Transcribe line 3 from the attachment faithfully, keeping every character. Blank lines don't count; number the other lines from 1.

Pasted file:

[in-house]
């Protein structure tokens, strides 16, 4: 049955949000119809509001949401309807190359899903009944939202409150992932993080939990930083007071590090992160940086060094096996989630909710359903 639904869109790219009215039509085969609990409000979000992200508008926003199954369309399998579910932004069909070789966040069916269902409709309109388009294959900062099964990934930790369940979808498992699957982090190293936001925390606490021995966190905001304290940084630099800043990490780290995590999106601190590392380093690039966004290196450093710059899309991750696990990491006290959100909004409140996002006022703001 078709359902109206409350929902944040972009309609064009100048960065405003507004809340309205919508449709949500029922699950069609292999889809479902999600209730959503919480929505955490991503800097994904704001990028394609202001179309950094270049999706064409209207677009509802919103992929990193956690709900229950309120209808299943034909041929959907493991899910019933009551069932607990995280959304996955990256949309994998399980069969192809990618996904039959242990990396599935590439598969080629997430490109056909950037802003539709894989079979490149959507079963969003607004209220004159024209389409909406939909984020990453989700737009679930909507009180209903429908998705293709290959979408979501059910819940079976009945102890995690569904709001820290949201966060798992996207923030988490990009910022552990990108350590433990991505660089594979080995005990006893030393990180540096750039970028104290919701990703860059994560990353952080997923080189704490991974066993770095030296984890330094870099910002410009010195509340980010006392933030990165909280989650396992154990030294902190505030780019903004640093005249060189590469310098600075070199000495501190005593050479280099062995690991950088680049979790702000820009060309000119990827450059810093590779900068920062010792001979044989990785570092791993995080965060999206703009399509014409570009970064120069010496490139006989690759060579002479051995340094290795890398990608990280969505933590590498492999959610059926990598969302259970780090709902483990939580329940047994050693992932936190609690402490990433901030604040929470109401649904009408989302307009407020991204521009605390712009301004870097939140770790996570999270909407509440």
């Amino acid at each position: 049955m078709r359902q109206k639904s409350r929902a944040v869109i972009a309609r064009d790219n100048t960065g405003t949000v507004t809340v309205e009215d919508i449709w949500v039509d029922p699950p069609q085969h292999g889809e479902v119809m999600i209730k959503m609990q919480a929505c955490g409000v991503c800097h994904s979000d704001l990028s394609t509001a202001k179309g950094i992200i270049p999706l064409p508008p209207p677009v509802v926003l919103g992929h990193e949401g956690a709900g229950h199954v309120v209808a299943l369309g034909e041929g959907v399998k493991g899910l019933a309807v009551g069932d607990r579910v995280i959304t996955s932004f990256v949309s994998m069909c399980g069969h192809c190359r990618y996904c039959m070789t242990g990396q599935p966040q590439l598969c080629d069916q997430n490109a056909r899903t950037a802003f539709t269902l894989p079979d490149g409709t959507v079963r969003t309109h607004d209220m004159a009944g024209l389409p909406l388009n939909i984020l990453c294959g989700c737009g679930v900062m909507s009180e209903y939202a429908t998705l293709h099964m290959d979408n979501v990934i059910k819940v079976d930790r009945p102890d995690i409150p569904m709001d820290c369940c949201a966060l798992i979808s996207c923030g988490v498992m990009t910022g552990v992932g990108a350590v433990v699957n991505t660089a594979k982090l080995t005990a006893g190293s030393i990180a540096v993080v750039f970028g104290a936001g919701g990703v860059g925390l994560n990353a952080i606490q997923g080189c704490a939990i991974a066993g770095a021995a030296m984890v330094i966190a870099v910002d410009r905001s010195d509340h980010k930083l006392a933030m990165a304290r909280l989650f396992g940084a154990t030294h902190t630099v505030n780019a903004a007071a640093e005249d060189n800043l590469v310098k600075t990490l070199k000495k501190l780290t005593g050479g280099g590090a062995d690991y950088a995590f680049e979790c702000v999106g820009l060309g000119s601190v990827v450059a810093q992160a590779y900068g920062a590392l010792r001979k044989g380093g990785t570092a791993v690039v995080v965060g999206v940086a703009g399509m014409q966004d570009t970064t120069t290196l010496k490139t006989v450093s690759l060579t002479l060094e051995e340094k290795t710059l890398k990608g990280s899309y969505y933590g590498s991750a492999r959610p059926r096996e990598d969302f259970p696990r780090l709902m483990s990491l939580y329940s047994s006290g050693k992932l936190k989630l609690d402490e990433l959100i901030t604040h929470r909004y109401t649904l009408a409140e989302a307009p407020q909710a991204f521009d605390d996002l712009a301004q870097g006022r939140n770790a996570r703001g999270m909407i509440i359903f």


């Amino acid at each position: 049955m078709r359902q109206k639904s409350r929902a944040v869109i972009a309609r064009d790219n100048t960065g405003t949000v507004t809340v309205e009215d919508i449709w949500v039509d029922p699950p069609q085969h292999g889809e479902v119809m999600i209730k959503m609990q919480a929505c955490g409000v991503c800097h994904s979000d704001l990028s394609t509001a202001k179309g950094i992200i270049p999706l064409p508008p209207p677009v509802v926003l919103g992929h990193e949401g956690a709900g229950h199954v309120v209808a299943l369309g034909e041929g959907v399998k493991g899910l019933a309807v009551g069932d607990r579910v995280i959304t996955s932004f990256v949309s994998m069909c399980g069969h192809c190359r990618y996904c039959m070789t242990g990396q599935p966040q590439l598969c080629d069916q997430n490109a056909r899903t950037a802003f539709t269902l894989p079979d490149g409709t959507v079963r969003t309109h607004d209220m004159a009944g024209l389409p909406l388009n939909i984020l990453c294959g989700c737009g679930v900062m909507s009180e209903y939202a429908t998705l293709h099964m290959d979408n979501v990934i059910k819940v079976d930790r009945p102890d995690i409150p569904m709001d820290c369940c949201a966060l798992i979808s996207c923030g988490v498992m990009t910022g552990v992932g990108a350590v433990v699957n991505t660089a594979k982090l080995t005990a006893g190293s030393i990180a540096v993080v750039f970028g104290a936001g919701g990703v860059g925390l994560n990353a952080i606490q997923g080189c704490a939990i991974a066993g770095a021995a030296m984890v330094i966190a870099v910002d410009r905001s010195d509340h980010k930083l006392a933030m990165a304290r909280l989650f396992g940084a154990t030294h902190t630099v505030n780019a903004a007071a640093e005249d060189n800043l590469v310098k600075t990490l070199k000495k501190l780290t005593g050479g280099g590090a062995d690991y950088a995590f680049e979790c702000v999106g820009l060309g000119s601190v990827v450059a810093q992160a590779y900068g920062a590392l010792r001979k044989g380093g990785t570092a791993v690039v995080v965060g999206v940086a703009g399509m014409q966004d570009t970064t120069t290196l010496k490139t006989v450093s690759l060579t002479l060094e051995e340094k290795t710059l890398k990608g990280s899309y969505y933590g590498s991750a492999r959610p059926r096996e990598d969302f259970p696990r780090l709902m483990s990491l939580y329940s047994s006290g050693k992932l936190k989630l609690d402490e990433l959100i901030t604040h929470r909004y109401t649904l009408a409140e989302a307009p407020q909710a991204f521009d605390d996002l712009a301004q870097g006022r939140n770790a996570r703001g999270m909407i509440i359903f």